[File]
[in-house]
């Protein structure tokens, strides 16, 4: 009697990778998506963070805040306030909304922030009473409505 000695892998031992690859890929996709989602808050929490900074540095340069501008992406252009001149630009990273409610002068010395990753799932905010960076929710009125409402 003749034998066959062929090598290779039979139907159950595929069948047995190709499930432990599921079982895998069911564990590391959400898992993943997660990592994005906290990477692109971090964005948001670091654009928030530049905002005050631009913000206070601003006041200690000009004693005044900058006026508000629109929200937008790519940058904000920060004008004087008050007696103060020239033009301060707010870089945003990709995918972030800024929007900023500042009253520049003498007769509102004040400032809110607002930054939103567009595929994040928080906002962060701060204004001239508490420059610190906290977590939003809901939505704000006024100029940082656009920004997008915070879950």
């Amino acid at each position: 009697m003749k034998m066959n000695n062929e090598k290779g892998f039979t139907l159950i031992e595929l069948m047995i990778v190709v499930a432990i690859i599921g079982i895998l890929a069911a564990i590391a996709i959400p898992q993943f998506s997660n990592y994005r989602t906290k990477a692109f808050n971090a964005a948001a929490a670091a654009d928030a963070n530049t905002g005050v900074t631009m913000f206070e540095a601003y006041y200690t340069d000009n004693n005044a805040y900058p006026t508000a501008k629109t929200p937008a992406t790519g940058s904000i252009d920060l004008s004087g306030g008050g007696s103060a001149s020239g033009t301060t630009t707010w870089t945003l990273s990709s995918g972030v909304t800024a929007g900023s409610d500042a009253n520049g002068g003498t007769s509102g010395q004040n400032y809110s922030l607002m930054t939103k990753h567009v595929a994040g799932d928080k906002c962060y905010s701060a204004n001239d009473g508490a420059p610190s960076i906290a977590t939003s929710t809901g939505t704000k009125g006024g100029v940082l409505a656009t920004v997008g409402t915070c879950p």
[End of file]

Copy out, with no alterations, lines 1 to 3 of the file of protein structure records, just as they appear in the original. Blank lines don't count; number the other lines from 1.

[in-house]
């Protein structure tokens, strides 16, 4: 009697990778998506963070805040306030909304922030009473409505 000695892998031992690859890929996709989602808050929490900074540095340069501008992406252009001149630009990273409610002068010395990753799932905010960076929710009125409402 003749034998066959062929090598290779039979139907159950595929069948047995190709499930432990599921079982895998069911564990590391959400898992993943997660990592994005906290990477692109971090964005948001670091654009928030530049905002005050631009913000206070601003006041200690000009004693005044900058006026508000629109929200937008790519940058904000920060004008004087008050007696103060020239033009301060707010870089945003990709995918972030800024929007900023500042009253520049003498007769509102004040400032809110607002930054939103567009595929994040928080906002962060701060204004001239508490420059610190906290977590939003809901939505704000006024100029940082656009920004997008915070879950």
């Amino acid at each position: 009697m003749k034998m066959n000695n062929e090598k290779g892998f039979t139907l159950i031992e595929l069948m047995i990778v190709v499930a432990i690859i599921g079982i895998l890929a069911a564990i590391a996709i959400p898992q993943f998506s997660n990592y994005r989602t906290k990477a692109f808050n971090a964005a948001a929490a670091a654009d928030a963070n530049t905002g005050v900074t631009m913000f206070e540095a601003y006041y200690t340069d000009n004693n005044a805040y900058p006026t508000a501008k629109t929200p937008a992406t790519g940058s904000i252009d920060l004008s004087g306030g008050g007696s103060a001149s020239g033009t301060t630009t707010w870089t945003l990273s990709s995918g972030v909304t800024a929007g900023s409610d500042a009253n520049g002068g003498t007769s509102g010395q004040n400032y809110s922030l607002m930054t939103k990753h567009v595929a994040g799932d928080k906002c962060y905010s701060a204004n001239d009473g508490a420059p610190s960076i906290a977590t939003s929710t809901g939505t704000k009125g006024g100029v940082l409505a656009t920004v997008g409402t915070c879950p």